AM: Yes, data security must be built into the system by default because we’re talking about personal health information. There must be security, but at the same time, it might not be the same level of security that you have right now in the U.S. or in Europe. It might be a security mechanism that is good enough to ensure individuals that these records are well managed and to allow communication to happen, but without overburdening the engineers and the health professionals. You really need to find the sweet spot, so to speak, where we have enough security to assure patients that our data are not being thrown around left and right to whoever has access to the technology but also enabling the facilities to exchange data without having to repeat all the efforts that have been done in the other facilities.

How are you collecting data on fraud? Join the Member Portal to share your insights with Dr. Marcelo and other JLN members.

JM: Do you find that the Philippines are equipped with the human resource capacities to manage these systems?

AM: What’s ironic is that a lot of U.S. facilities actually outsource their health information management to IT companies that are operating inside the Philippines. We have the local knowledge to manage these systems, but I think if we start tapping into these human resources we will need to take on the international compliance strictness of the American system. The IT vendors that are operating locally on behalf of American facilities are saying there must be an easier way for us to do this here for the Philippines, so that is what we need to work on. We have adequate engineering resources but what we lack right now is policy. What we really need are human resources for health policy formulation.

JM: What additional topics would you like to see addressed at JLN meetings?

AM: One of the things I would like to be shared is collecting data on fraud. I think that’s one of the areas we want information technology to address and one very clear area where cost benefit can be realized. Investing in IT is much cheaper than the cost of the fraud, so the money that you’re losing from fraud helps build the case for investing in IT. Another thing I would to like see shared is information on IT governance in general, and specifically on outsourcing. How do you actually outsource specific services that you know aren’t within your competencies but are crucial to the basic operations of your company? At our insurance corporation, we make policies and regulate health insurance in our country but we’re not an IT company. We don’t have enough resources to actually run a high-tech IT capable information system. So can we outsource that? Server administration, network administration, application development and support, help desk—these things could be outsourced but we don’t quite know how to do that. The third thing I’d like to see would be analytics, or business intelligence. Once you have these data companies, whether outsourced or in-house, how do you use that information to learn and to build a better performing health insurance corporation?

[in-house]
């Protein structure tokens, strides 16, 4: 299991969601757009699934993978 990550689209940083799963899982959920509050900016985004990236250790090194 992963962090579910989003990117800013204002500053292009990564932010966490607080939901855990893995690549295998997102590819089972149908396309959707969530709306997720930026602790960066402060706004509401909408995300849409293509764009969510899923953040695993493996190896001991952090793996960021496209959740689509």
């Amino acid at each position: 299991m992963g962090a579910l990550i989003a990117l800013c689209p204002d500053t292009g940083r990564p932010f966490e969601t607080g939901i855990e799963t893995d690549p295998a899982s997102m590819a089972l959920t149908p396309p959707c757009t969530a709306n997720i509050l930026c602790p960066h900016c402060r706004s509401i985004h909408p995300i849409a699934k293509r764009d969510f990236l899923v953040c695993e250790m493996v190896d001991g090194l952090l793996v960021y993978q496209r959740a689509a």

JM: What tends to be the greatest implementation challenge surrounding health IT systems?

AM: Getting people out of the old way of doing things and bringing them into the new way—change management. When you have systems already in place, whether it’s paper or technology, getting a whole enterprise consisting of 5,000 users into the new system is not an easy feat. Getting from making the policy change to executing it with the new technology platform is a gargantuan task. It’s not enough to just decide that IT reform needs to happen, there must also be political support behind the reform or else you just tend to slide back to the old way of doing things. That’s the greatest challenge right now.